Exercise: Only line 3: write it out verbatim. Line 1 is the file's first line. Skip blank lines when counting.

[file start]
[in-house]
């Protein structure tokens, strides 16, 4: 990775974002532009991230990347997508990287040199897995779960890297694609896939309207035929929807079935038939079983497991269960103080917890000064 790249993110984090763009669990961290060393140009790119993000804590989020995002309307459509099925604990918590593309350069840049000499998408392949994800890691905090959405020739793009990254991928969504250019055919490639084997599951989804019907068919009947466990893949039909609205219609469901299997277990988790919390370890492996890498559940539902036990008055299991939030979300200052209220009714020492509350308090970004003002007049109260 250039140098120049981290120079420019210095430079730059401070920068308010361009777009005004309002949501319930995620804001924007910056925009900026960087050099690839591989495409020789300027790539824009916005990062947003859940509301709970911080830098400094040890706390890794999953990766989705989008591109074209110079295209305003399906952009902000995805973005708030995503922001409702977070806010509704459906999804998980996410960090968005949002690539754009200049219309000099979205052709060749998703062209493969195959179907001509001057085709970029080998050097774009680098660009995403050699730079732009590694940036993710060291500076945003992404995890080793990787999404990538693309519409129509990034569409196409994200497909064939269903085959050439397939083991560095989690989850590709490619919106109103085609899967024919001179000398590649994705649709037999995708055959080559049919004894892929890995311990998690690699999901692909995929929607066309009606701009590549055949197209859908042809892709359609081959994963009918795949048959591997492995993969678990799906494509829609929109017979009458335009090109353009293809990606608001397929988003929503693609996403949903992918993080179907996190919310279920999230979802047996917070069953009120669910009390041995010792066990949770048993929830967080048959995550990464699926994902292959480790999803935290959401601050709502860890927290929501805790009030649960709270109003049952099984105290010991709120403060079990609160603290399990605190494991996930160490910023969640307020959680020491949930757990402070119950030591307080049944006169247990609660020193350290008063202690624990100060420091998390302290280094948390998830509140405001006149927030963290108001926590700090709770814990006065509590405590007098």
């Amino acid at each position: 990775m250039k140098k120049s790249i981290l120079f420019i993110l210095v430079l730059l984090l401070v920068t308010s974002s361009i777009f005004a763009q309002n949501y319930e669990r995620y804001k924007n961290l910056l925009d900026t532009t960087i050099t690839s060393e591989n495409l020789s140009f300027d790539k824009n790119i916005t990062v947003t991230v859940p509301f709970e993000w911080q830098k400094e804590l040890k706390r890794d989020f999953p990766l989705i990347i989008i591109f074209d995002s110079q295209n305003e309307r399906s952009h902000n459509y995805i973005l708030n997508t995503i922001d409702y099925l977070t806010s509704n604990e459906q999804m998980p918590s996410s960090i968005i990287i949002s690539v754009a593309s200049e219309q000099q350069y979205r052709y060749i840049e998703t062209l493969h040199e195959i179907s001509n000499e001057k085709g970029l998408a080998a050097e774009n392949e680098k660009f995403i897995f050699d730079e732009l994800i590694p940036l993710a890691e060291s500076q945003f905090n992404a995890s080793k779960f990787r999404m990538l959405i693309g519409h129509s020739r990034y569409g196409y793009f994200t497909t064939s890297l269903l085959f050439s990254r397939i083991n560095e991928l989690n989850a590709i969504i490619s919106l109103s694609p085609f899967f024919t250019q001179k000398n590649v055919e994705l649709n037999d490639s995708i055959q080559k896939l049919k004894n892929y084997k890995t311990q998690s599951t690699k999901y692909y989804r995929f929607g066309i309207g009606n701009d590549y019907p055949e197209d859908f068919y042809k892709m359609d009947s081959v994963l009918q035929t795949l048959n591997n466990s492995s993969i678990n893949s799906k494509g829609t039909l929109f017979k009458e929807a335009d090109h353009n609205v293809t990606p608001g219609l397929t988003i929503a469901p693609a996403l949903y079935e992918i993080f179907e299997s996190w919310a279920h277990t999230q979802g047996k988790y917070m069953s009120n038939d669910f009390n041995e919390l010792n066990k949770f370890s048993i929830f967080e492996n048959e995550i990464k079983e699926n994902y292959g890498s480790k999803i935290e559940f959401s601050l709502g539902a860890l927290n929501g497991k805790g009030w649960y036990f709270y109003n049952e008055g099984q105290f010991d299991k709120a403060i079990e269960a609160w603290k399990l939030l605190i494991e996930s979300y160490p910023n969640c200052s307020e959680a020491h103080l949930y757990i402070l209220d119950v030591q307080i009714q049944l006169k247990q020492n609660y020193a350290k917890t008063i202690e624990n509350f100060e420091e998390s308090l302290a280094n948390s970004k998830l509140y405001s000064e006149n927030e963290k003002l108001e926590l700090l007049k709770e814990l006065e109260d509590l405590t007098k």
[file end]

């Amino acid at each position: 990775m250039k140098k120049s790249i981290l120079f420019i993110l210095v430079l730059l984090l401070v920068t308010s974002s361009i777009f005004a763009q309002n949501y319930e669990r995620y804001k924007n961290l910056l925009d900026t532009t960087i050099t690839s060393e591989n495409l020789s140009f300027d790539k824009n790119i916005t990062v947003t991230v859940p509301f709970e993000w911080q830098k400094e804590l040890k706390r890794d989020f999953p990766l989705i990347i989008i591109f074209d995002s110079q295209n305003e309307r399906s952009h902000n459509y995805i973005l708030n997508t995503i922001d409702y099925l977070t806010s509704n604990e459906q999804m998980p918590s996410s960090i968005i990287i949002s690539v754009a593309s200049e219309q000099q350069y979205r052709y060749i840049e998703t062209l493969h040199e195959i179907s001509n000499e001057k085709g970029l998408a080998a050097e774009n392949e680098k660009f995403i897995f050699d730079e732009l994800i590694p940036l993710a890691e060291s500076q945003f905090n992404a995890s080793k779960f990787r999404m990538l959405i693309g519409h129509s020739r990034y569409g196409y793009f994200t497909t064939s890297l269903l085959f050439s990254r397939i083991n560095e991928l989690n989850a590709i969504i490619s919106l109103s694609p085609f899967f024919t250019q001179k000398n590649v055919e994705l649709n037999d490639s995708i055959q080559k896939l049919k004894n892929y084997k890995t311990q998690s599951t690699k999901y692909y989804r995929f929607g066309i309207g009606n701009d590549y019907p055949e197209d859908f068919y042809k892709m359609d009947s081959v994963l009918q035929t795949l048959n591997n466990s492995s993969i678990n893949s799906k494509g829609t039909l929109f017979k009458e929807a335009d090109h353009n609205v293809t990606p608001g219609l397929t988003i929503a469901p693609a996403l949903y079935e992918i993080f179907e299997s996190w919310a279920h277990t999230q979802g047996k988790y917070m069953s009120n038939d669910f009390n041995e919390l010792n066990k949770f370890s048993i929830f967080e492996n048959e995550i990464k079983e699926n994902y292959g890498s480790k999803i935290e559940f959401s601050l709502g539902a860890l927290n929501g497991k805790g009030w649960y036990f709270y109003n049952e008055g099984q105290f010991d299991k709120a403060i079990e269960a609160w603290k399990l939030l605190i494991e996930s979300y160490p910023n969640c200052s307020e959680a020491h103080l949930y757990i402070l209220d119950v030591q307080i009714q049944l006169k247990q020492n609660y020193a350290k917890t008063i202690e624990n509350f100060e420091e998390s308090l302290a280094n948390s970004k998830l509140y405001s000064e006149n927030e963290k003002l108001e926590l700090l007049k709770e814990l006065e109260d509590l405590t007098k």